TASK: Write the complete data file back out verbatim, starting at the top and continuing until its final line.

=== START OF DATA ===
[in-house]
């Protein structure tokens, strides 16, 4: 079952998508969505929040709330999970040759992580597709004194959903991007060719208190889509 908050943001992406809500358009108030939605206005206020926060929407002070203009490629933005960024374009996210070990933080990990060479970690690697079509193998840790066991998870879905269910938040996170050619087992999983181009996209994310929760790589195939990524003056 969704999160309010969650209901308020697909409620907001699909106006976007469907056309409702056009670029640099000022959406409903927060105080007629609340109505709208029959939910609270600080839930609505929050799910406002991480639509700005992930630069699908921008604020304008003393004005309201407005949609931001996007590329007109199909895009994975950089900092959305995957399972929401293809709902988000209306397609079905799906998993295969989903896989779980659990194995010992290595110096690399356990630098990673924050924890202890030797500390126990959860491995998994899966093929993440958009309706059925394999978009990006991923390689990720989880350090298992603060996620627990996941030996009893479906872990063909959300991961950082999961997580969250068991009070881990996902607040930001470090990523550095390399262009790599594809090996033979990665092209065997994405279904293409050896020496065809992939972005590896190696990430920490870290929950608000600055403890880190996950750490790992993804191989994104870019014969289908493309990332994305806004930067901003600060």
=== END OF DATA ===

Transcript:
[in-house]
């Protein structure tokens, strides 16, 4: 079952998508969505929040709330999970040759992580597709004194959903991007060719208190889509 908050943001992406809500358009108030939605206005206020926060929407002070203009490629933005960024374009996210070990933080990990060479970690690697079509193998840790066991998870879905269910938040996170050619087992999983181009996209994310929760790589195939990524003056 969704999160309010969650209901308020697909409620907001699909106006976007469907056309409702056009670029640099000022959406409903927060105080007629609340109505709208029959939910609270600080839930609505929050799910406002991480639509700005992930630069699908921008604020304008003393004005309201407005949609931001996007590329007109199909895009994975950089900092959305995957399972929401293809709902988000209306397609079905799906998993295969989903896989779980659990194995010992290595110096690399356990630098990673924050924890202890030797500390126990959860491995998994899966093929993440958009309706059925394999978009990006991923390689990720989880350090298992603060996620627990996941030996009893479906872990063909959300991961950082999961997580969250068991009070881990996902607040930001470090990523550095390399262009790599594809090996033979990665092209065997994405279904293409050896020496065809992939972005590896190696990430920490870290929950608000600055403890880190996950750490790992993804191989994104870019014969289908493309990332994305806004930067901003600060």